An anonymized IP has its address altered so that it is no longer possible to identify the person using it. You can mask IP by modifying your Analytics tracking code.

For analytics.js

If you use the analytics.js library, add the following code to the tracking code:

ga(‘set’, ‘anonymizeIp’, true);

The modified Google Analytics tracking code would look like this:

<!– Google Analytics ->
<script>||function(){(ga.q=ga.q||[]).push(arguments)};ga.l=+new Date;
ga('create', 'UA-XXXXXXXXX-Y', 'auto');
ga('set', 'anonymizeIp', true);
ga('send', 'pageview');
<script async src='//'></script >
<!– End Google Analytics –>


 Replace UA-XXXXXXXXX-Y with your Tracking ID (Property ID).

Using gtag.js

If you use the gtag.js library, add the following code to the tracking code:

{'anonymize_ip': true}

The modified Google Analytics tracking code would look like this:

<!-- Global site tag (gtag.js) - Google Analytics -->
<script async src="">
window.dataLayer = window.dataLayer || [];
function gtag(){dataLayer.push(arguments);}
gtag('js', new Date());
gtag('config', 'UA-XXXXXXXXX-Y', {'anonymize_ip': true});


 Replace UA-XXXXXXXXX-Y with your Tracking ID (Property ID).

The modified code will replace the last octet of IPv4 addresses and the last 80 bits of IPv6 addresses with zeros, making them unidentifiable. 

If you want to test whether you’ve successfully anonymized IP address in Google Analytics, try this:

Step 1: Head on to your website for which you have enforced the IP address anonymization.

Step 2: Open the Google Developer Console window.

To open the developer console, you could use the following keyboard shortcuts accordingly.

On Macs: Press Command+Option+J

On WindowsLinux, and Chrome OS: Press Control+Shift+J

Step 3: Click on the Networks tab and reload your web page.

Step 4: Enter collect in the search text box.

Step 5: Click on the listing which includes

Step 6: Check whether you can find the IP anonymization parameter (aip=1).

If you find the parameter in the URL, that means your Google Analytics stores anonymized IP addresses of your website users.

For detailed information about IP anonymization for GDPR compliance, click here.

#5 Set data retention settings

Google Analytics allows you to control how long the data is stored before Google Analytics automatically deletes them. This feature is called “data retention” and allows you to set a time for automatically deleting user and event data associated with cookies, user identifiers, or advertising identifiers.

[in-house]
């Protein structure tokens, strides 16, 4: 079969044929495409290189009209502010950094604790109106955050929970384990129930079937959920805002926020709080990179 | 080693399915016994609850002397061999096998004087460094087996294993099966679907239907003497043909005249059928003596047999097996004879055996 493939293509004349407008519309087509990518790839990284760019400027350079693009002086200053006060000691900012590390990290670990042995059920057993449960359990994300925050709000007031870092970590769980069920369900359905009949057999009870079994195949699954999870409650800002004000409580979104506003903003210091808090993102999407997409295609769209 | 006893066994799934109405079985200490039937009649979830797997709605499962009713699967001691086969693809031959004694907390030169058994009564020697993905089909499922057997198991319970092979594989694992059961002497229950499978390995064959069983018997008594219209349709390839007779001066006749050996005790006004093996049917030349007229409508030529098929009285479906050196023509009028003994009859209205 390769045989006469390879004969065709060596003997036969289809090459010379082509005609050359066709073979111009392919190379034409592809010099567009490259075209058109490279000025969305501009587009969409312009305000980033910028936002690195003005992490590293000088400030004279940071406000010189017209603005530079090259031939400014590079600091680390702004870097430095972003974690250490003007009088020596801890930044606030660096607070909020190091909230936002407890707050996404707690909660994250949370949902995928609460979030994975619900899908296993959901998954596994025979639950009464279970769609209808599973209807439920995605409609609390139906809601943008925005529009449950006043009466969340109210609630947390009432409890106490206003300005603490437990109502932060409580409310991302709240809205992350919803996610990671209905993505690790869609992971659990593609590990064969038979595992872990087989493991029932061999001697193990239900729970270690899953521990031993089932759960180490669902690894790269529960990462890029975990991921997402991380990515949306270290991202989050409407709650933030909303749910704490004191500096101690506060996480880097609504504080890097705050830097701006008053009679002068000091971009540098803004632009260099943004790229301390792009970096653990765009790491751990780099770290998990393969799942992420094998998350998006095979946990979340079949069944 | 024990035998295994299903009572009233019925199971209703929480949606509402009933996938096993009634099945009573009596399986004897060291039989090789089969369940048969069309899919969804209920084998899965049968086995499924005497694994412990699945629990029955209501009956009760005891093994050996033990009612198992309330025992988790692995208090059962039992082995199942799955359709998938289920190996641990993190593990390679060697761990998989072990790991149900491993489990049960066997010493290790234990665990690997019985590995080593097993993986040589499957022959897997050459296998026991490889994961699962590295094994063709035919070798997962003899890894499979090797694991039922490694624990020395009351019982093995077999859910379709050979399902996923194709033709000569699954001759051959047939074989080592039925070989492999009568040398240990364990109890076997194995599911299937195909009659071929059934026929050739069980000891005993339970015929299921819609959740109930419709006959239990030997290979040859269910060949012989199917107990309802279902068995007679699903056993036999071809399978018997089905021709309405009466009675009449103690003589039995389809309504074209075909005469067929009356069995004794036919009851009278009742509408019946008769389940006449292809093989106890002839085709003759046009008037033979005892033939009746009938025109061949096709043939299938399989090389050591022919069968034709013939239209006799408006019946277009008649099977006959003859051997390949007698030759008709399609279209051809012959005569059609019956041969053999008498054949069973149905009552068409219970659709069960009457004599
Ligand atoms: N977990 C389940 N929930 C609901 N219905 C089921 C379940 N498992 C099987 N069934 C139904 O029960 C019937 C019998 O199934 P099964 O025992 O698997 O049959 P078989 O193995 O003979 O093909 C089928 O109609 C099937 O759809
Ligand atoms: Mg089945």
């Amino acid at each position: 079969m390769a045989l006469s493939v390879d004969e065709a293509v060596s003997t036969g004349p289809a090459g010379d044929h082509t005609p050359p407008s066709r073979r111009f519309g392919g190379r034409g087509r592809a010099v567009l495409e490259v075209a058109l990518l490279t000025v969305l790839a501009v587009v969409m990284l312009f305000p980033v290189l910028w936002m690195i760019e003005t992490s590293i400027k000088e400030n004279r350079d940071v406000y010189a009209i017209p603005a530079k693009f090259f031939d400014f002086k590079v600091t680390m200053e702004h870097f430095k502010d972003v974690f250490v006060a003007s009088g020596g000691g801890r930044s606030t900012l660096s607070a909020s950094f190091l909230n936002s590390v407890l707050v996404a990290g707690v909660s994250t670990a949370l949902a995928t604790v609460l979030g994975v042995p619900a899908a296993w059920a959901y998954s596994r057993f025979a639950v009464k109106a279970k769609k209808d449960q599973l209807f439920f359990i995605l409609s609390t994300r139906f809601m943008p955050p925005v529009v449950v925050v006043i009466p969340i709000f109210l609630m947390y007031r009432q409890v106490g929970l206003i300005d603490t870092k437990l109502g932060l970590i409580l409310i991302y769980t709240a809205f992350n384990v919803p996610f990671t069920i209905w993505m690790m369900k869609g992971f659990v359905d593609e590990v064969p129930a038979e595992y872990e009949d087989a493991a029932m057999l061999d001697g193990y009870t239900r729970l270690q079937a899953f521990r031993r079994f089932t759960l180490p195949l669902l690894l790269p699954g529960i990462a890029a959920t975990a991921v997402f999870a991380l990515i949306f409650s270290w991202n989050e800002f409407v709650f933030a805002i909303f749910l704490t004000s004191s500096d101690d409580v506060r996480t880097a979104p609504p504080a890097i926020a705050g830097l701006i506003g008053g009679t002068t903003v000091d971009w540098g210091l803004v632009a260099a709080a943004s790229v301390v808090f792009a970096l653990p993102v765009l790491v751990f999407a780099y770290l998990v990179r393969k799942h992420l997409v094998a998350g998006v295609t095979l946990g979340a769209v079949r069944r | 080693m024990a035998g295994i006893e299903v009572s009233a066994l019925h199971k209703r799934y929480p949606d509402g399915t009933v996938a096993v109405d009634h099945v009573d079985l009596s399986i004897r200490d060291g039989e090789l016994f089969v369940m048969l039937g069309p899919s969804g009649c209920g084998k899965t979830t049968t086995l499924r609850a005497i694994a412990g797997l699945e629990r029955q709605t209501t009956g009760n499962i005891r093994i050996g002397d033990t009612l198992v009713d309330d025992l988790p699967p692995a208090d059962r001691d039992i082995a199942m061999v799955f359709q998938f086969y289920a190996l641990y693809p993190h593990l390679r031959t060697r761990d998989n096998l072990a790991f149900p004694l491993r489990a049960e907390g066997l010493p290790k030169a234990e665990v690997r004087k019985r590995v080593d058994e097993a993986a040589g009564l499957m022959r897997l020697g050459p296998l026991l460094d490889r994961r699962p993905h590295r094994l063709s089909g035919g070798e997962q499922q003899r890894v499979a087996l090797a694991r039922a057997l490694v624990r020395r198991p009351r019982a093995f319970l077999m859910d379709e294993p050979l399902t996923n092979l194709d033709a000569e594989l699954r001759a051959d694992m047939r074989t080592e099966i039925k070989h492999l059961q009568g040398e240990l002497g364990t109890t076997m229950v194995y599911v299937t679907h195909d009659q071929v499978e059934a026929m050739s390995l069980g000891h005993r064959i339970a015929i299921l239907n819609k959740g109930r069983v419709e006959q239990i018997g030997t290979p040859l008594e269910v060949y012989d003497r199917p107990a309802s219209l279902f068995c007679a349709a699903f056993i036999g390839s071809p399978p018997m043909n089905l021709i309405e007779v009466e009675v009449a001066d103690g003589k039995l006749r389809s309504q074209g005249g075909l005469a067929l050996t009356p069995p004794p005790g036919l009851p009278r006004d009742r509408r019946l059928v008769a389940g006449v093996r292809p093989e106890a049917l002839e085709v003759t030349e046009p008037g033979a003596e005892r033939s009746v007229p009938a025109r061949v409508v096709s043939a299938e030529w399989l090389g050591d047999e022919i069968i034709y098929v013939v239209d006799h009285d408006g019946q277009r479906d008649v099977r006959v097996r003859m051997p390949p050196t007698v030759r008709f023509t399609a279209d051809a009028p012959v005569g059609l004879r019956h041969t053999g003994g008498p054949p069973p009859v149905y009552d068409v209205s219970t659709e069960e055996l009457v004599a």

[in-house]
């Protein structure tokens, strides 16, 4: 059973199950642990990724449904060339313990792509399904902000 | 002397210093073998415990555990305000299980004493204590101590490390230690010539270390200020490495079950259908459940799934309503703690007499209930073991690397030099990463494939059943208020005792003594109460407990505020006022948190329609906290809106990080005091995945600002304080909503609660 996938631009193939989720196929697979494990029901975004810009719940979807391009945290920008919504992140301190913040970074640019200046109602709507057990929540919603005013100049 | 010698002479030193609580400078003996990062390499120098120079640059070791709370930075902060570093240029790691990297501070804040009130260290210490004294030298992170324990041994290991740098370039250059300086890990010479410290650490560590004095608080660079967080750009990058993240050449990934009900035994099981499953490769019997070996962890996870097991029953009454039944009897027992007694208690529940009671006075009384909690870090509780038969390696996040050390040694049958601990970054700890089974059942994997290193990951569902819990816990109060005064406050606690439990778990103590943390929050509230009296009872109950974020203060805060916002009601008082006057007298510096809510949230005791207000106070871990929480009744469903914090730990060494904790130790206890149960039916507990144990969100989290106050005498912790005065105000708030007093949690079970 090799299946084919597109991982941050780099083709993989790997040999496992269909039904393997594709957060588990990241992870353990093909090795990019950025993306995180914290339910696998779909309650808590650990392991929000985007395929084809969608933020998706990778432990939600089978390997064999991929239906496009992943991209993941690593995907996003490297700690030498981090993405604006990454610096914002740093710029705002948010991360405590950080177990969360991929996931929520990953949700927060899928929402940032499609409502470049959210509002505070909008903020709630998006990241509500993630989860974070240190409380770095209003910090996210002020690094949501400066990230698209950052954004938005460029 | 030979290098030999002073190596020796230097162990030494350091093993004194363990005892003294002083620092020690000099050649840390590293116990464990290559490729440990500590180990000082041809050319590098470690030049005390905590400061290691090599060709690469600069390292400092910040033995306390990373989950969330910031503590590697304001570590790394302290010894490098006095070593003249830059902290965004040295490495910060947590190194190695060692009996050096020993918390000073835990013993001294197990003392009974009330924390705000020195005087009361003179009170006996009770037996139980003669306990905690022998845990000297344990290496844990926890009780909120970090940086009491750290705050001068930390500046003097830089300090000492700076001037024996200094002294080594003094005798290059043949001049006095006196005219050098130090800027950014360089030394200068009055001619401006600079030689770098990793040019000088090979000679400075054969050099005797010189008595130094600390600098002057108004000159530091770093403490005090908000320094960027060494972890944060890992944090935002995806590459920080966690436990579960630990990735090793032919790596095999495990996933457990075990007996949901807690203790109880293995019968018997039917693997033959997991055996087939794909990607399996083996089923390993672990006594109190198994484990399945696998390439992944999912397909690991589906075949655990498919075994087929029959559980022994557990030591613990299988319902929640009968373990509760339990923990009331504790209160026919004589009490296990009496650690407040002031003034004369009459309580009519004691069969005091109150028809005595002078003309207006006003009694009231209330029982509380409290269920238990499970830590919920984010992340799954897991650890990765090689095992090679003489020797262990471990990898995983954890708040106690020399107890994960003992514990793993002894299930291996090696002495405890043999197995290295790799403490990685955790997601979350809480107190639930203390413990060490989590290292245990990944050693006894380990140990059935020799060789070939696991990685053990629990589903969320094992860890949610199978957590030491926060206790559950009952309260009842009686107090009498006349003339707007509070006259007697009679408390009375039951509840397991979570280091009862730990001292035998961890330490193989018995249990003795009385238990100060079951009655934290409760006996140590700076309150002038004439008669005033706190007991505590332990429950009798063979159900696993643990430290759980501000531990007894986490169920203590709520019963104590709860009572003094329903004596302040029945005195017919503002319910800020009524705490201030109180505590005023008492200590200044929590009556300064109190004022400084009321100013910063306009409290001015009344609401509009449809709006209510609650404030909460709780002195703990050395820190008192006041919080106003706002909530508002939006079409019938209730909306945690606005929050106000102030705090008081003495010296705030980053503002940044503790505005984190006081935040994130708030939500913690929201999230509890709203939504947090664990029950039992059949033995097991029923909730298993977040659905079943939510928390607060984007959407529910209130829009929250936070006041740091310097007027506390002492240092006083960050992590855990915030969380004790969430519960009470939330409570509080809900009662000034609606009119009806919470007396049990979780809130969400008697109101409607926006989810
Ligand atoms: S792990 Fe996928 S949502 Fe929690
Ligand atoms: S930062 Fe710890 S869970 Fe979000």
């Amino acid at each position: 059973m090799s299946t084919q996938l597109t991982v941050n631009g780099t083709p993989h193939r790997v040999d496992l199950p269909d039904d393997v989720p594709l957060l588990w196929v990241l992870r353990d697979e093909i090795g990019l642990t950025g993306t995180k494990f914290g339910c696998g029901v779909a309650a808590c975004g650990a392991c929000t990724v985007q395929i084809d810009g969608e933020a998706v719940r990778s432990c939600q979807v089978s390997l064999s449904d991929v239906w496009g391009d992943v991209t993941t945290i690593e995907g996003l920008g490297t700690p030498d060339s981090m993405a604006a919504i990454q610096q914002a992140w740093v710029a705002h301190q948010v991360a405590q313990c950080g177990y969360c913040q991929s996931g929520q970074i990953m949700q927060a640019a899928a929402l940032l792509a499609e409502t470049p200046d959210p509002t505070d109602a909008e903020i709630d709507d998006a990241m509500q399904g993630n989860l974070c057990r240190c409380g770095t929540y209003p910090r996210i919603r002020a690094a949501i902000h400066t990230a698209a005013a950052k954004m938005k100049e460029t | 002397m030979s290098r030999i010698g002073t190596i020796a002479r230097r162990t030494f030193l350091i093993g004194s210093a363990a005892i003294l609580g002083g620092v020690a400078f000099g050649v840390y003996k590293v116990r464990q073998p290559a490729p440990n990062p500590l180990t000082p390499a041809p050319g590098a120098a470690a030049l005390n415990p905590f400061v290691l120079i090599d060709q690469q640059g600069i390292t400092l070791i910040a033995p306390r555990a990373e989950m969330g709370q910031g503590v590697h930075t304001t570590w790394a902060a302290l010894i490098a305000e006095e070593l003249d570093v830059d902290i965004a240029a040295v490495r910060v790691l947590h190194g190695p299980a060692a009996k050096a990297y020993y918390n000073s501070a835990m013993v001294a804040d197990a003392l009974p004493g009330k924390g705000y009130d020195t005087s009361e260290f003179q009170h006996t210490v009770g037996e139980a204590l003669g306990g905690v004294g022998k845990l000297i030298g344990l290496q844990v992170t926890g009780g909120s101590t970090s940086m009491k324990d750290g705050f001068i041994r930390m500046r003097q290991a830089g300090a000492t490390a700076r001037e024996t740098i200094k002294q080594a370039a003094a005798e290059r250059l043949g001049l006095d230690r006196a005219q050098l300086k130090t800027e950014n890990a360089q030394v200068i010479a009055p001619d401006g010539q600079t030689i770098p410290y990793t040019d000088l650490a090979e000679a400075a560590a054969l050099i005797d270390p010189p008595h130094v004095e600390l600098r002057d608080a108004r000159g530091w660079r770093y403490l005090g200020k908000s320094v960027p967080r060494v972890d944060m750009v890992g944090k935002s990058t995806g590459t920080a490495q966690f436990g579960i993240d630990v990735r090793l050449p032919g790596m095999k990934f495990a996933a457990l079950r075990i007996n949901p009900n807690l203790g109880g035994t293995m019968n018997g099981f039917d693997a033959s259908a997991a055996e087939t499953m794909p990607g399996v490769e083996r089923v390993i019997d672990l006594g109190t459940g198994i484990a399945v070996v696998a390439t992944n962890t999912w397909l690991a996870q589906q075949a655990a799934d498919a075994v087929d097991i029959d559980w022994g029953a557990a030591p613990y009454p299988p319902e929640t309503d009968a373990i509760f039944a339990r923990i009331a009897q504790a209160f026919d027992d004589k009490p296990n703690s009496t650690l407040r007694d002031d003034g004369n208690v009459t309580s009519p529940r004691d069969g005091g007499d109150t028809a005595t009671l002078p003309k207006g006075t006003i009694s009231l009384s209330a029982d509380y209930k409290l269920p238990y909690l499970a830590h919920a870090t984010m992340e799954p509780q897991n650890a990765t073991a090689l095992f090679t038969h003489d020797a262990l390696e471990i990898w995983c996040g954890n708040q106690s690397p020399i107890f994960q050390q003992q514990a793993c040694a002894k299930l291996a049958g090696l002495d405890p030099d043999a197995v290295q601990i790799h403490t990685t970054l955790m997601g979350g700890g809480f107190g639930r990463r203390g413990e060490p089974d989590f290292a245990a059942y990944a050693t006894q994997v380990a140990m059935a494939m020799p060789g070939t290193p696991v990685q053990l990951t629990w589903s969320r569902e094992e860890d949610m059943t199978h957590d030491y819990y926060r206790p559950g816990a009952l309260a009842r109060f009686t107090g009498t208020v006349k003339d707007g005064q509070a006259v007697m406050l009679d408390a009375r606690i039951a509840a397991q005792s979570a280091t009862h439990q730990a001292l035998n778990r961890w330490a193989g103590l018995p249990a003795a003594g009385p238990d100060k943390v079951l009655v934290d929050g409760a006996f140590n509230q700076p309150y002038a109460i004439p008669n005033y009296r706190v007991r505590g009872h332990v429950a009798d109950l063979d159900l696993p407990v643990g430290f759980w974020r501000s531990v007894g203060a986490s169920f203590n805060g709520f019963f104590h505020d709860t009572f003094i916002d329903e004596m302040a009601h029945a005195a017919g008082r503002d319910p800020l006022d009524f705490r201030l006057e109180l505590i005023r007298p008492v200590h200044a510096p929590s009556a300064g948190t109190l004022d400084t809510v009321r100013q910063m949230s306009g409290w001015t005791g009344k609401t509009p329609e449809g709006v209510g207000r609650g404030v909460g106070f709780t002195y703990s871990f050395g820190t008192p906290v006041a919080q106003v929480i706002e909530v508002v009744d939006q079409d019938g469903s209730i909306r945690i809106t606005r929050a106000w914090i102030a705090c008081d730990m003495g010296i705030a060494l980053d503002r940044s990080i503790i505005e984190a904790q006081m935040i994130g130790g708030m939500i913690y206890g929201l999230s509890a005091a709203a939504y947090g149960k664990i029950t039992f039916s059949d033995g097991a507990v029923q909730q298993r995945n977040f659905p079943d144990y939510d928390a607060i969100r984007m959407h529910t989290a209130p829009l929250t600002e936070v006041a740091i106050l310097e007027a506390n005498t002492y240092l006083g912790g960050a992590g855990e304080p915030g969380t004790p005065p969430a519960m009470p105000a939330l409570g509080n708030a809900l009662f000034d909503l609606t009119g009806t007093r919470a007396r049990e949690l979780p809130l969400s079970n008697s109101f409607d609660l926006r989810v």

You can control this setting at the property level in the Property Settings section of your Admin panel: Admin > Property (column) > Data Settings (Tracking info in Universal Analytics) > Data Retention.

Data retention in Google analytics for GDPR
Data Retention feature in Google Analytics

The default setting time in GA4  is 2 months. You can change it to 14 months.

In Universal Analytics (UA), the default setting for all properties is 26 months. You change it to 14 months, 38 months, 50 months, or “Do not automatically expire”.

#6 Set data deletion requests

Google Analytics released a new Data Deletion option that enables you to delete your data from the analytics servers. You can request a deletion for all of the properties within the account or individual properties.

Once you schedule the request, it takes 72 hours for Google to remove data associated with the user from the Analytics reports and then the server during the next deletion cycle (every 2 months).

You can create deletion requests by accessing the setting in the admin panel: Admin > Property (column) > Data Deletion Requests > Schedule data deletion request (Create Data Deletion Request in UA):

Data deletion request in Google analytics for GDPR
Data Deletion Request setting in Google Analytics

Select the appropriate deletion type, date, and other relevant details and schedule the request. Once scheduled, you can cancel the request within the first 7 days.

#7 Add a cookie banner

You must obtain the consent of your website users before placing a cookie on their devices to track them. Google Analytics uses cookies, which require that you have a cookie banner on your site to collect consent. A cookie banner is a notice that appears on a web page (usually in the footer) when a user visits it, informing them that the site uses cookies and providing instructions for how to refuse or accept those cookies.

Cookie banners should follow the necessary guidelines stated in the GDPR and the laws of jurisdictions applicable to your website.

Here are the best practices for using cookie banners for Google Analytics:

  • Make the banner clearly visible to the user. Place it on every page of your website, where it uses Analytics cookies (and other non-necessary cookies) to collect data.
  • Use simple, clear language for the cookie banner text. Avoid using jargon.
  • Tell users what cookies are being used on your site, and for what purposes.
  • Give ways to accept (opt-in) and reject (opt-out) cookies.
  • Allow users to consent separately to each category of cookies, which includes Analytics.
  • Do not enable cookies for your website by default without consent.
  • Give an easily accessible way to withdraw consent.